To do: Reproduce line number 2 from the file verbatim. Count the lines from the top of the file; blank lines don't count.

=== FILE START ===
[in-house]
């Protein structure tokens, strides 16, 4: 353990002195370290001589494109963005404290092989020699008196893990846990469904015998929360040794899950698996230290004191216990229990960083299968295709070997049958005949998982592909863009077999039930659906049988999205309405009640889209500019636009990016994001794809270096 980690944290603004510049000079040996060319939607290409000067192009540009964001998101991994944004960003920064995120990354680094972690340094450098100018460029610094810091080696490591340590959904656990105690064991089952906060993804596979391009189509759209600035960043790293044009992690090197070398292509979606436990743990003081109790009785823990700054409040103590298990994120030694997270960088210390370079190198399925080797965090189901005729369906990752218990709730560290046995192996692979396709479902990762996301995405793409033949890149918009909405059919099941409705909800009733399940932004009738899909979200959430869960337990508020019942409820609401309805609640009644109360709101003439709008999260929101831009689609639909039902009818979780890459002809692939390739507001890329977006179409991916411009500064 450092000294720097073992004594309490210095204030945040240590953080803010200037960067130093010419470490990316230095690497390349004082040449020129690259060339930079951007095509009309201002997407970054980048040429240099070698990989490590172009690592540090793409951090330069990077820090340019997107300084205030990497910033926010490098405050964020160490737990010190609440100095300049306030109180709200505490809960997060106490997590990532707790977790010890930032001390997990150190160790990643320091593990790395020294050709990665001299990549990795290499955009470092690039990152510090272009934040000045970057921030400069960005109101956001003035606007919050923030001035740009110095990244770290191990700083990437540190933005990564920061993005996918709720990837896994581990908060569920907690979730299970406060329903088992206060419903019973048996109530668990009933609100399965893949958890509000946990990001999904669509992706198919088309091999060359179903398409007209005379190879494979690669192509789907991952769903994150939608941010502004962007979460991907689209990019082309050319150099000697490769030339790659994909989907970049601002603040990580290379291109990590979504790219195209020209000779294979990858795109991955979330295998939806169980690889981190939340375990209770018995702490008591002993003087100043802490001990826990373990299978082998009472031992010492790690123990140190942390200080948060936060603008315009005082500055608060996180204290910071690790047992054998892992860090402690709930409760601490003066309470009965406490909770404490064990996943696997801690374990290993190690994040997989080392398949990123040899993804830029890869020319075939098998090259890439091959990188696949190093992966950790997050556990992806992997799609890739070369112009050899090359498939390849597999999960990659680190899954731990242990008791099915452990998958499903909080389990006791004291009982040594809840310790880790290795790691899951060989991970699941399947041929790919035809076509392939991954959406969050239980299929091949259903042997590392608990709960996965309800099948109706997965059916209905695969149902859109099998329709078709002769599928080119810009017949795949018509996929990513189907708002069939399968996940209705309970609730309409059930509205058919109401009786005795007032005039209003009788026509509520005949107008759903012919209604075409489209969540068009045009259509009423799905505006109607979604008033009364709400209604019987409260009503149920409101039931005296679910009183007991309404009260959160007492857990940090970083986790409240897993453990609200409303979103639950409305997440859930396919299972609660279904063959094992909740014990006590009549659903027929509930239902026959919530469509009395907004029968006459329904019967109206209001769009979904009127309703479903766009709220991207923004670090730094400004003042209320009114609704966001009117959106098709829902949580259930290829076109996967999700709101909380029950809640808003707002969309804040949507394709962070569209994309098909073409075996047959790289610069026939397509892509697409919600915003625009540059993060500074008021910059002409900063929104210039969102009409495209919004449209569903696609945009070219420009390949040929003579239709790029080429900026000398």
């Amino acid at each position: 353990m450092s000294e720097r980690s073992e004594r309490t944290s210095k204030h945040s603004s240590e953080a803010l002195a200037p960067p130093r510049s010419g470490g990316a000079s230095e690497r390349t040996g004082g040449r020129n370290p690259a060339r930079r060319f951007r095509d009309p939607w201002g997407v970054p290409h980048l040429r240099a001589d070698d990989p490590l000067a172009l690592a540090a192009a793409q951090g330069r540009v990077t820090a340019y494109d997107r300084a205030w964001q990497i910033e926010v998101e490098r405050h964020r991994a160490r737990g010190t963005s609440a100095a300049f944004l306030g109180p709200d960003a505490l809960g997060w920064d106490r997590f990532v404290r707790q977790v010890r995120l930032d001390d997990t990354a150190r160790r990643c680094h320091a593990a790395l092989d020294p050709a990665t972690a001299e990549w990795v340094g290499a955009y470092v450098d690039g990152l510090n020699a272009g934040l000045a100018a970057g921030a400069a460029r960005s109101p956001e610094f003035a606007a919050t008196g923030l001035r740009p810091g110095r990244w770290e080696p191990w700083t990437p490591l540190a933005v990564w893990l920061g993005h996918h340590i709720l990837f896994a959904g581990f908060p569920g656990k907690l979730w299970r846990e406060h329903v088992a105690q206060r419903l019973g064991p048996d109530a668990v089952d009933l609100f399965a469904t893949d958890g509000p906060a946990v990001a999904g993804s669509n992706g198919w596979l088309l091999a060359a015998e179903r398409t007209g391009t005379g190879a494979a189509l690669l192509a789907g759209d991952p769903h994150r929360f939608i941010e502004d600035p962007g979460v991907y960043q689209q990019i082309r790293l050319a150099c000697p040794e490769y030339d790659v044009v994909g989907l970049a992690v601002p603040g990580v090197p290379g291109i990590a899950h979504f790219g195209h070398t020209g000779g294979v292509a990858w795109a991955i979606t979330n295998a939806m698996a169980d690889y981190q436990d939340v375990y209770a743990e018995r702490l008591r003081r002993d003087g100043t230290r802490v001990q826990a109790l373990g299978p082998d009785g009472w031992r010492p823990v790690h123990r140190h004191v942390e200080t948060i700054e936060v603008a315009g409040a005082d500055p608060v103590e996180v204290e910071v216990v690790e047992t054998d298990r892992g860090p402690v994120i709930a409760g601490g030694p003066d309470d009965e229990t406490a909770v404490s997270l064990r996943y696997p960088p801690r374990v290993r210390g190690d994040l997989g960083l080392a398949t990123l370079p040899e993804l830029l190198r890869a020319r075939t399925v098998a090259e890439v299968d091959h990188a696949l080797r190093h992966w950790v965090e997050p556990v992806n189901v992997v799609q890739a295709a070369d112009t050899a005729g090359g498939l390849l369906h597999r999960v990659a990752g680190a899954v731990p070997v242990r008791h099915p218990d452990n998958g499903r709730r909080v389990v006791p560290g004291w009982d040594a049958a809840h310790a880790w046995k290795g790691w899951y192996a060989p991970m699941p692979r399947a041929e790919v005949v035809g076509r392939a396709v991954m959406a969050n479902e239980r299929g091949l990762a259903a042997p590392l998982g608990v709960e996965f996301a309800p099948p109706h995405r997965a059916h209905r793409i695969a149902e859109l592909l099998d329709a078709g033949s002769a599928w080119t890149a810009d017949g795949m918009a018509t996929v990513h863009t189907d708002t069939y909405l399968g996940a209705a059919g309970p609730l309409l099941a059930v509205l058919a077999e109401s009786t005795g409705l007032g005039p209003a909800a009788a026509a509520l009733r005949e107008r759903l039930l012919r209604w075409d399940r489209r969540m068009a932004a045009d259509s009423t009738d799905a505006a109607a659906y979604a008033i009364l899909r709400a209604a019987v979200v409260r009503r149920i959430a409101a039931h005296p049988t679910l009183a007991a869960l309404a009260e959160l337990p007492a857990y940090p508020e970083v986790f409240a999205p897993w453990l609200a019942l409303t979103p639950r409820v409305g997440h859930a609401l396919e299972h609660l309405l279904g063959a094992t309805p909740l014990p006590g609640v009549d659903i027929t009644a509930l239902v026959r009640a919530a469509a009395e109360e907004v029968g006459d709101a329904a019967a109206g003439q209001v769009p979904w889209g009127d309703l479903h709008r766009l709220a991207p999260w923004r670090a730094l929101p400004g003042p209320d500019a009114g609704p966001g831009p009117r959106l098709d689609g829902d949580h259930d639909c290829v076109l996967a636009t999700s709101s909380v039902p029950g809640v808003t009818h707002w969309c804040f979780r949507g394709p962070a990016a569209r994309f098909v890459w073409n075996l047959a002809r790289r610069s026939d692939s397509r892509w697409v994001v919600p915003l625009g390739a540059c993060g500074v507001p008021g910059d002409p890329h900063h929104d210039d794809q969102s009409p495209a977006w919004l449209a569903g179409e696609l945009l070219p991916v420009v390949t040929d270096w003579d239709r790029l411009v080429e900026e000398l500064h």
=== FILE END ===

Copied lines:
């Protein structure tokens, strides 16, 4: 353990002195370290001589494109963005404290092989020699008196893990846990469904015998929360040794899950698996230290004191216990229990960083299968295709070997049958005949998982592909863009077999039930659906049988999205309405009640889209500019636009990016994001794809270096 980690944290603004510049000079040996060319939607290409000067192009540009964001998101991994944004960003920064995120990354680094972690340094450098100018460029610094810091080696490591340590959904656990105690064991089952906060993804596979391009189509759209600035960043790293044009992690090197070398292509979606436990743990003081109790009785823990700054409040103590298990994120030694997270960088210390370079190198399925080797965090189901005729369906990752218990709730560290046995192996692979396709479902990762996301995405793409033949890149918009909405059919099941409705909800009733399940932004009738899909979200959430869960337990508020019942409820609401309805609640009644109360709101003439709008999260929101831009689609639909039902009818979780890459002809692939390739507001890329977006179409991916411009500064 450092000294720097073992004594309490210095204030945040240590953080803010200037960067130093010419470490990316230095690497390349004082040449020129690259060339930079951007095509009309201002997407970054980048040429240099070698990989490590172009690592540090793409951090330069990077820090340019997107300084205030990497910033926010490098405050964020160490737990010190609440100095300049306030109180709200505490809960997060106490997590990532707790977790010890930032001390997990150190160790990643320091593990790395020294050709990665001299990549990795290499955009470092690039990152510090272009934040000045970057921030400069960005109101956001003035606007919050923030001035740009110095990244770290191990700083990437540190933005990564920061993005996918709720990837896994581990908060569920907690979730299970406060329903088992206060419903019973048996109530668990009933609100399965893949958890509000946990990001999904669509992706198919088309091999060359179903398409007209005379190879494979690669192509789907991952769903994150939608941010502004962007979460991907689209990019082309050319150099000697490769030339790659994909989907970049601002603040990580290379291109990590979504790219195209020209000779294979990858795109991955979330295998939806169980690889981190939340375990209770018995702490008591002993003087100043802490001990826990373990299978082998009472031992010492790690123990140190942390200080948060936060603008315009005082500055608060996180204290910071690790047992054998892992860090402690709930409760601490003066309470009965406490909770404490064990996943696997801690374990290993190690994040997989080392398949990123040899993804830029890869020319075939098998090259890439091959990188696949190093992966950790997050556990992806992997799609890739070369112009050899090359498939390849597999999960990659680190899954731990242990008791099915452990998958499903909080389990006791004291009982040594809840310790880790290795790691899951060989991970699941399947041929790919035809076509392939991954959406969050239980299929091949259903042997590392608990709960996965309800099948109706997965059916209905695969149902859109099998329709078709002769599928080119810009017949795949018509996929990513189907708002069939399968996940209705309970609730309409059930509205058919109401009786005795007032005039209003009788026509509520005949107008759903012919209604075409489209969540068009045009259509009423799905505006109607979604008033009364709400209604019987409260009503149920409101039931005296679910009183007991309404009260959160007492857990940090970083986790409240897993453990609200409303979103639950409305997440859930396919299972609660279904063959094992909740014990006590009549659903027929509930239902026959919530469509009395907004029968006459329904019967109206209001769009979904009127309703479903766009709220991207923004670090730094400004003042209320009114609704966001009117959106098709829902949580259930290829076109996967999700709101909380029950809640808003707002969309804040949507394709962070569209994309098909073409075996047959790289610069026939397509892509697409919600915003625009540059993060500074008021910059002409900063929104210039969102009409495209919004449209569903696609945009070219420009390949040929003579239709790029080429900026000398």